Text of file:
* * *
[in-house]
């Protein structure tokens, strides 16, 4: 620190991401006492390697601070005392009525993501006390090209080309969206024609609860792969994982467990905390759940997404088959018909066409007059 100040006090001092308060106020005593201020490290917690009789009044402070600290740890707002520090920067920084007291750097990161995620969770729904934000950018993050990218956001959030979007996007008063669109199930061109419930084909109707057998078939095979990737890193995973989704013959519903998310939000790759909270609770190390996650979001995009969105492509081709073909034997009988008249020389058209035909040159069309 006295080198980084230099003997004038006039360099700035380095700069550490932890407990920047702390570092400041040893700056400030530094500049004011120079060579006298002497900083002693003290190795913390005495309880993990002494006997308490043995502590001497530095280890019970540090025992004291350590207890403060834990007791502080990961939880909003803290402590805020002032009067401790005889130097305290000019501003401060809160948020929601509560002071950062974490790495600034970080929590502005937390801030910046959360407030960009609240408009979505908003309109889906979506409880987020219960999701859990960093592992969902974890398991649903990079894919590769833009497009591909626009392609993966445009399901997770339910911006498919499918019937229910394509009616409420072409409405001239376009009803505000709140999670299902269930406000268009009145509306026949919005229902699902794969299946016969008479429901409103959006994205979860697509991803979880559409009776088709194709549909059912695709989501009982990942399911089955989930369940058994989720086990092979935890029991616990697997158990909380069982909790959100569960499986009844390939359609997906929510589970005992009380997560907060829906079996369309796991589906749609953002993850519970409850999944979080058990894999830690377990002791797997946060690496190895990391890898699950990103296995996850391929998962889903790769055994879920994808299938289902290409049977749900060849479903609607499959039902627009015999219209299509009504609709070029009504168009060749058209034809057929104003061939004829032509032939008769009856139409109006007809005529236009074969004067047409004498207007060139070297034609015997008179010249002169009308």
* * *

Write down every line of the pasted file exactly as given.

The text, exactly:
[in-house]
């Protein structure tokens, strides 16, 4: 620190991401006492390697601070005392009525993501006390090209080309969206024609609860792969994982467990905390759940997404088959018909066409007059 100040006090001092308060106020005593201020490290917690009789009044402070600290740890707002520090920067920084007291750097990161995620969770729904934000950018993050990218956001959030979007996007008063669109199930061109419930084909109707057998078939095979990737890193995973989704013959519903998310939000790759909270609770190390996650979001995009969105492509081709073909034997009988008249020389058209035909040159069309 006295080198980084230099003997004038006039360099700035380095700069550490932890407990920047702390570092400041040893700056400030530094500049004011120079060579006298002497900083002693003290190795913390005495309880993990002494006997308490043995502590001497530095280890019970540090025992004291350590207890403060834990007791502080990961939880909003803290402590805020002032009067401790005889130097305290000019501003401060809160948020929601509560002071950062974490790495600034970080929590502005937390801030910046959360407030960009609240408009979505908003309109889906979506409880987020219960999701859990960093592992969902974890398991649903990079894919590769833009497009591909626009392609993966445009399901997770339910911006498919499918019937229910394509009616409420072409409405001239376009009803505000709140999670299902269930406000268009009145509306026949919005229902699902794969299946016969008479429901409103959006994205979860697509991803979880559409009776088709194709549909059912695709989501009982990942399911089955989930369940058994989720086990092979935890029991616990697997158990909380069982909790959100569960499986009844390939359609997906929510589970005992009380997560907060829906079996369309796991589906749609953002993850519970409850999944979080058990894999830690377990002791797997946060690496190895990391890898699950990103296995996850391929998962889903790769055994879920994808299938289902290409049977749900060849479903609607499959039902627009015999219209299509009504609709070029009504168009060749058209034809057929104003061939004829032509032939008769009856139409109006007809005529236009074969004067047409004498207007060139070297034609015997008179010249002169009308």